The North Carolina education establishment is giddy about being awarded manna from heaven federal “Race to the Top” funds to “spur classroom innovation.”
In its proposal seeking the $400 million over four years, North Carolina aimed to raise student test scores, boost high school graduation rates and better prepare students for careers and college work.
The three main components are: money to recruit and retain quality teachers and administrators; a turnaround plan for low-performing schools, and handheld devices that would allow teachers to continuously track students’ progress.
Yippee – an extra hundred million a year over four years. Pardon me if I don’t believe these extra funds will turn around North Carolina’s ailing schools. Total spending on K-12 education in NC already amounts to roughly $12 billion a year, so an extra $100 million amounts to an additional eight-tenths of one percent.
And is more money really the answer anyway? As my Civitas collegue Bob Luebke points out in this article, NC already spends up to nearly $200,000 to produce each high school graduate in the state’s largest school districts.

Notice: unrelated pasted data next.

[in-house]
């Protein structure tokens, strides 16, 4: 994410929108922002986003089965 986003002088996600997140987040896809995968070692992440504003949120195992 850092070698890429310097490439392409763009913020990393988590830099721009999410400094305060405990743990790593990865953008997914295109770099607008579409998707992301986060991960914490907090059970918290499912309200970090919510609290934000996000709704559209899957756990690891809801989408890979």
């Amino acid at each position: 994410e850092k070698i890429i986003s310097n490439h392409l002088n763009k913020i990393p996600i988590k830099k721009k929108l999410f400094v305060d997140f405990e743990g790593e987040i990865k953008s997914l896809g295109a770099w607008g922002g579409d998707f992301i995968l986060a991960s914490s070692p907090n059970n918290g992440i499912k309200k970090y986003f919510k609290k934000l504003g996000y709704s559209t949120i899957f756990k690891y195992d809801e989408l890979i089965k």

Naturally, nowhere in the story is there a mention of allowing for parents and children to have more of a say in their educational choices. Nope, just more money thrown at a top-down, centrally-planned system of forced conformity. As Gov. Perdue put it:
“This grant will give us the resources to more aggressively implement our plan to ensure that all of our children graduate ready for a career, college or technical training.”
To the authoritarians running the education establishment, their centrally-directed plan must preempt the preferences of individuals, depriving parents and children of their ability to act according to their own plans regarding the education of a very diverse and unique population of children.
Such centralized decision-making is the antithesis of what nurtures an environment of “classroom innovation.”